Last week, General Motors confirmed that its upcoming 2017 Chevrolet Bolt EV — a car that has taken just eighteen months to go from auto show concept car to fully fledged production vehicle — had been awarded an official 238-mile EPA range per charge of its 60 kilowatt-hour lithium-ion battery pack, placing it well above the target range for Tesla’s upcoming 2018 Model 3.
At the time, we called the official range rating for the Chevrolet Bolt EV — substantially higher than the “200+” mile range originally promised by GM — something of a “warning short” fired towards Tesla and Model 3 by GM. While the Bolt EV and Tesla Model 3 are technically in different market segments, we argued that the two cars’ target prices (below $37,500 and $35,000 respectively before incentives and excluding dealer and licensing fees) made them direct competitors.
Yesterday, that competition went up a notch when GM finally announced the Bolt EV would retail from $37,495 before incentives when it goes on sale this fall. Add in Federal tax incentives of $7,500 for those buying a full-electric car and the effective price in any U.S. state (assuming you have a tax liability greater than $7,500) falls to $29,995.
That’s still more expensive than the Tesla Model 3, assuming Tesla manages to keep its promise that the entry-level Model 3 will come with an MSRP of $35,000 before incentives. But while Model 3 is cheaper at least on paper, the cost per mile of range is closer than you might think.
Of course, we should note here that Tesla hasn’t yet released full specifications or prices for Model 3. But if we assume its $35,000 price and 215 miles of range estimate is correct (and it’s likely range will increase before it reaches production as battery cell chemistries improve) the Model 3 represents a purchase price of around $163 per mile of capacity in its battery pack. The Chevy Bolt EV meanwhile, works out to $158 for every mile of range. Both figures are before incentives or any associated fees.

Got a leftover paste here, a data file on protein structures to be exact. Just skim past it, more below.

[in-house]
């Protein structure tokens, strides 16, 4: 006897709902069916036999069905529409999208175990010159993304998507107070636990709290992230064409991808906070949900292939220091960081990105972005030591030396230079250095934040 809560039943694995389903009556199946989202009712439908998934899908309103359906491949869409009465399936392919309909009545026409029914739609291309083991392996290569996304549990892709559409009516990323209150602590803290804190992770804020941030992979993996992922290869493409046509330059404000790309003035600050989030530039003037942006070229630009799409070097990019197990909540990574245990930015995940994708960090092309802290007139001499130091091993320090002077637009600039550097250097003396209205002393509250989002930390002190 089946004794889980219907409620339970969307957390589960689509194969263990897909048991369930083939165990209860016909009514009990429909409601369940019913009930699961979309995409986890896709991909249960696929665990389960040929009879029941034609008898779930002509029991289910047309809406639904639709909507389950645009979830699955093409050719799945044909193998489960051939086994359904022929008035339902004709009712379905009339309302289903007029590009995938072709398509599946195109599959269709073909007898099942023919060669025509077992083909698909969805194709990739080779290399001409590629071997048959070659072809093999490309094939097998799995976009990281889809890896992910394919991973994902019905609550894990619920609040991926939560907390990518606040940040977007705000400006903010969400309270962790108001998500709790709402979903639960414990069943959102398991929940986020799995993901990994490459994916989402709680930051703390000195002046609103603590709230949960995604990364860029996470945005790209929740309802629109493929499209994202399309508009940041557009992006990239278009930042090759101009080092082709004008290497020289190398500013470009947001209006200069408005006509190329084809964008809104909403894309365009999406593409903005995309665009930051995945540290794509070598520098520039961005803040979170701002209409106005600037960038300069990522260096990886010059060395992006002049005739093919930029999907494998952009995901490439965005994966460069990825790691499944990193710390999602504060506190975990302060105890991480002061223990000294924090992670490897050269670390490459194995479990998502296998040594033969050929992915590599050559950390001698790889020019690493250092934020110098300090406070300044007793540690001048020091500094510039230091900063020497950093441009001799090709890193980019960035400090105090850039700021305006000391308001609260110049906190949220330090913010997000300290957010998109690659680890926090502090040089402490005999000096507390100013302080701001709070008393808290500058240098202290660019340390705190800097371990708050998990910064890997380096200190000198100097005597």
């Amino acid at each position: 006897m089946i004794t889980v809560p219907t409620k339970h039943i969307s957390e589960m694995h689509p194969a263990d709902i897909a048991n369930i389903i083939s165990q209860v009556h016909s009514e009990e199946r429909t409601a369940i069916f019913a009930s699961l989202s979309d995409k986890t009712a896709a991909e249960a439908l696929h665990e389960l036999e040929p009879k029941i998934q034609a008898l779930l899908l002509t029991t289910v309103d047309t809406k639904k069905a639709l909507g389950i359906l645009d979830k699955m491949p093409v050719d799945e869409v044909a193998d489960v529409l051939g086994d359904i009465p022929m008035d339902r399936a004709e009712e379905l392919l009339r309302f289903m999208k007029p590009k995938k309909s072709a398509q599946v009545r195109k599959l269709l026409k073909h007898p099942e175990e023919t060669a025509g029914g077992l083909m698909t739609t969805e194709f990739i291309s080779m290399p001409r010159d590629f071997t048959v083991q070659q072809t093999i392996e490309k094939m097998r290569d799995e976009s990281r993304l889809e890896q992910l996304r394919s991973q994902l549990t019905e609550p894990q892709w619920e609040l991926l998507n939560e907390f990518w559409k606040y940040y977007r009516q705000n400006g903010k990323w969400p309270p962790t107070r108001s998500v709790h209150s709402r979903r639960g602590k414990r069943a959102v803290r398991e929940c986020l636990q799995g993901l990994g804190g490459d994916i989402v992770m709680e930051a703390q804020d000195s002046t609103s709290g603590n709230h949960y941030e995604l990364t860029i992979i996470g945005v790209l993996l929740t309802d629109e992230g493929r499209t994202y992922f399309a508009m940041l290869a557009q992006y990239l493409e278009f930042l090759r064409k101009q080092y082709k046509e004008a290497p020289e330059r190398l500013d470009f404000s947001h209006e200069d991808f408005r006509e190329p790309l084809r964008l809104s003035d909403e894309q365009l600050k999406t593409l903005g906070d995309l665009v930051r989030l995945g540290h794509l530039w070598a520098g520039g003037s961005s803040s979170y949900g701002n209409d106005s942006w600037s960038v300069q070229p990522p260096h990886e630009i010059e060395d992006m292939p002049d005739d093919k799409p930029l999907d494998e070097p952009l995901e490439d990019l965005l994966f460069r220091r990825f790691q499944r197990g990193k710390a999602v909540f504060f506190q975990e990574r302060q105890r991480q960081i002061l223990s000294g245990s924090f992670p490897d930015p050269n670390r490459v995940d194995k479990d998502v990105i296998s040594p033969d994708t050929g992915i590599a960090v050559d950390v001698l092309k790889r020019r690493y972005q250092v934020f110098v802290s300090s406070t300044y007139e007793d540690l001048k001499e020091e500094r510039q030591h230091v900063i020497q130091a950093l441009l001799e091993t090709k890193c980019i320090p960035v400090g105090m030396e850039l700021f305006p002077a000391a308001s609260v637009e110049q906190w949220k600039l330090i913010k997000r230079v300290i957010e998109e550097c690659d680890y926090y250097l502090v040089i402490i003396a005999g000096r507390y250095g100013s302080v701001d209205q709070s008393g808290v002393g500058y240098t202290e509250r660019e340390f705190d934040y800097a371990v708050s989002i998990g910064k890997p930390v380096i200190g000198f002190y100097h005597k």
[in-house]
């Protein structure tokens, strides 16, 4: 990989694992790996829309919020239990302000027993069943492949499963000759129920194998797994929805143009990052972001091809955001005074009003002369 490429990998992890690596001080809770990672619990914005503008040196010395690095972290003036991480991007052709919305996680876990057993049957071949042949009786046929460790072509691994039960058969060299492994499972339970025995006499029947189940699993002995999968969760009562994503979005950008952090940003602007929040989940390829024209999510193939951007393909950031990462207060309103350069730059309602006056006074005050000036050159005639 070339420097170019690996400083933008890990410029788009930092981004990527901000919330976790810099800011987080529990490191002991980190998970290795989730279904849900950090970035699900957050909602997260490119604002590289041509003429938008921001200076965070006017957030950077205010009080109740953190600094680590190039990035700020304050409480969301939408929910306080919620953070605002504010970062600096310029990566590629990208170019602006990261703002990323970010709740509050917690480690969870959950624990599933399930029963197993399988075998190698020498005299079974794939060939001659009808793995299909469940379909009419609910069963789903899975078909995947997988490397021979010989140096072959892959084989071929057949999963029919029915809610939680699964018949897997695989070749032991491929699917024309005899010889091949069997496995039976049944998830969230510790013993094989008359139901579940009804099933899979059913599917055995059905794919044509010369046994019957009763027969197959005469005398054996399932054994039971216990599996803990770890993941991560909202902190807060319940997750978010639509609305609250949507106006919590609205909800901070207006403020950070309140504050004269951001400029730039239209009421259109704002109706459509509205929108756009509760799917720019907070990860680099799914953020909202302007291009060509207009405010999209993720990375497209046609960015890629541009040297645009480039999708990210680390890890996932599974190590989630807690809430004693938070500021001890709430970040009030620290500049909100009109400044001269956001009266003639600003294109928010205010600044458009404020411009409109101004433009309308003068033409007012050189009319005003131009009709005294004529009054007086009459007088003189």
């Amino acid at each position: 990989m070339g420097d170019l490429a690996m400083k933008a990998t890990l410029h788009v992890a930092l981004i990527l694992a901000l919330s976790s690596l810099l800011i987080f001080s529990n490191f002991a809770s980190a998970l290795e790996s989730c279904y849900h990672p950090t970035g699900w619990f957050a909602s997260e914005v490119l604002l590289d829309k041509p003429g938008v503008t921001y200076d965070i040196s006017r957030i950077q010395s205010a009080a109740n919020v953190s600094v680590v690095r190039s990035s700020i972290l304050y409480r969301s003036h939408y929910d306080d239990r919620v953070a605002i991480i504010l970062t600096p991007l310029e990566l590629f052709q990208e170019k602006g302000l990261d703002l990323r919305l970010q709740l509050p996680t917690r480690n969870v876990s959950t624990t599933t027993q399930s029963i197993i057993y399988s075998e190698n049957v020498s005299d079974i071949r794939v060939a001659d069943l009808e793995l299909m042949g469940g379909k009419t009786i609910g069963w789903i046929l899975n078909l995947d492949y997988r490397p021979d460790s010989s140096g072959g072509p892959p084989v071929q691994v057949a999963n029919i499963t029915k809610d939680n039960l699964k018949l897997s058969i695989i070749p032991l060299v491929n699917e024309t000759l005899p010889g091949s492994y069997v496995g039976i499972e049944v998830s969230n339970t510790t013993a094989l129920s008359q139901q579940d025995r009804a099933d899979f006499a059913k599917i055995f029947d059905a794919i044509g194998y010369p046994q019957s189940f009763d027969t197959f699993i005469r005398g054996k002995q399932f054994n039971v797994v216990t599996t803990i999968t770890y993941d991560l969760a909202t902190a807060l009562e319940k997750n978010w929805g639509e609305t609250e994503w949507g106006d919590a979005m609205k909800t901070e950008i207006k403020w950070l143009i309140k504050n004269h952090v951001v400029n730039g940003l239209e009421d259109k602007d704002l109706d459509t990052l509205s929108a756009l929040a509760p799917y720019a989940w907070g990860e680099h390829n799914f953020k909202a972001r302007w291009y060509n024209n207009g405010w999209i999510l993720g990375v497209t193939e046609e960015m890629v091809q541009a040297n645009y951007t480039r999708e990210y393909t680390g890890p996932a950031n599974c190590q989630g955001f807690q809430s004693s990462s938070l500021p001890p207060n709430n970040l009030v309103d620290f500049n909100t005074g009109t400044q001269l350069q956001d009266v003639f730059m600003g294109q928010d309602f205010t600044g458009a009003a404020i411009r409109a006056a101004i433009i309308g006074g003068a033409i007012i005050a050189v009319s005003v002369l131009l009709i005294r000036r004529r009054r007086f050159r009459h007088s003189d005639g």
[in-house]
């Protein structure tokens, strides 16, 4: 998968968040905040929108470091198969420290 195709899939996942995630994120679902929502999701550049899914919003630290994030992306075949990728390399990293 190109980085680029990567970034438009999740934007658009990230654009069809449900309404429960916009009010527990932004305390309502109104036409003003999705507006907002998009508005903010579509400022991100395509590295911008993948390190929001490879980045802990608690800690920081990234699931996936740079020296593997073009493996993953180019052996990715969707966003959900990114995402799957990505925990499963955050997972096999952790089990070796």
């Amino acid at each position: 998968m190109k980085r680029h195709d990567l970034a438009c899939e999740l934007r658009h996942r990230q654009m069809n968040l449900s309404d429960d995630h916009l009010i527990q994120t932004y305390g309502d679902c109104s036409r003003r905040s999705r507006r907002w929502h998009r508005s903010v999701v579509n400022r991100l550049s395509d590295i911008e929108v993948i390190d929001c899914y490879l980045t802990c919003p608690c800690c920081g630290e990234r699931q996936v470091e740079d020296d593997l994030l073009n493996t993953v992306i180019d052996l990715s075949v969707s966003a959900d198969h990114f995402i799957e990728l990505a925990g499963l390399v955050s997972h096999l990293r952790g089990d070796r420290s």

Sadly, that math is sufficiently fuzzy to not be worthwhile benchmark for all but the most casual of comparisons. Additionally, while Model 3 will come with Supercharger hardware built into the car (and activation only a few clicks and a nominal activation fee away) GM will charge Bolt EV owners an additional $750 to include CCS DC quick charging as a build-to-order option.
That price, added to the entry-level Bolt EV LT makes for an effective price of $161 per mile of range offered. For the higher-level Bolt EV Premiere — which adds front and rear heated leather seats, surround camera and rear camera mirror on top of the rear-vision camera, 10.2-inch touch-screen center console and self-sealing tires found on the Bolt EV LT at an MSRP of $41,780 before incentives — the $750 optional DC quick charging yields a $179 per mile range price.
What does this all mean? On paper, the Bolt EV and Model 3 should be pretty evenly matched in terms of price per mile of range offered and everyday practicality. But while the Bolt EV does boast a hatchback form factor and (says GM) the same kind of over-the-air software update functionality as the Tesla Model 3, Tesla may still have the edge when it comes to its Autopilot functionality.
That’s because, for now, the Bolt EV isn’t launching with any autonomous capabilities. Given GM’s very public experimentation with autonomous Bolt EVs in California, we’ll admit we’re expecting that feature to be added in the not-too-distant future, either as a premium feature for a mildly refreshed model a few years into the future, or some kind of over-the-air update activating hidden hardware already present in production vehicles.
For now however, Tesla has that particular point won for itself.
If you happen to be in any number of well-supported areas in the U.S. where electric cars are already popular and charging infrastructure exists for cars with CCS quick charging, then the Bolt EV is a car that really will cross shop against the Model 3 and potentially even win thanks to its more everyday appearance and practical form factor. For those who are curious, that means California and the Pacific Northwest, as well as the Northeast, at least for now.
Elsewhere? With GM showing no interest in setting up or even funding an expansion of CCS quick charging networks (instead delegating that responsibility to third-party companies), charging provision for the Chevrolet Bolt EV is and will remain patchy for some time. Tesla meanwhile, already has a rapid charging network willing and waiting. Sure, supercharging will cost customers extra, but the Bolt EV’s only way to counteract Tesla’s charging dominance is to put its money where its mouth is.
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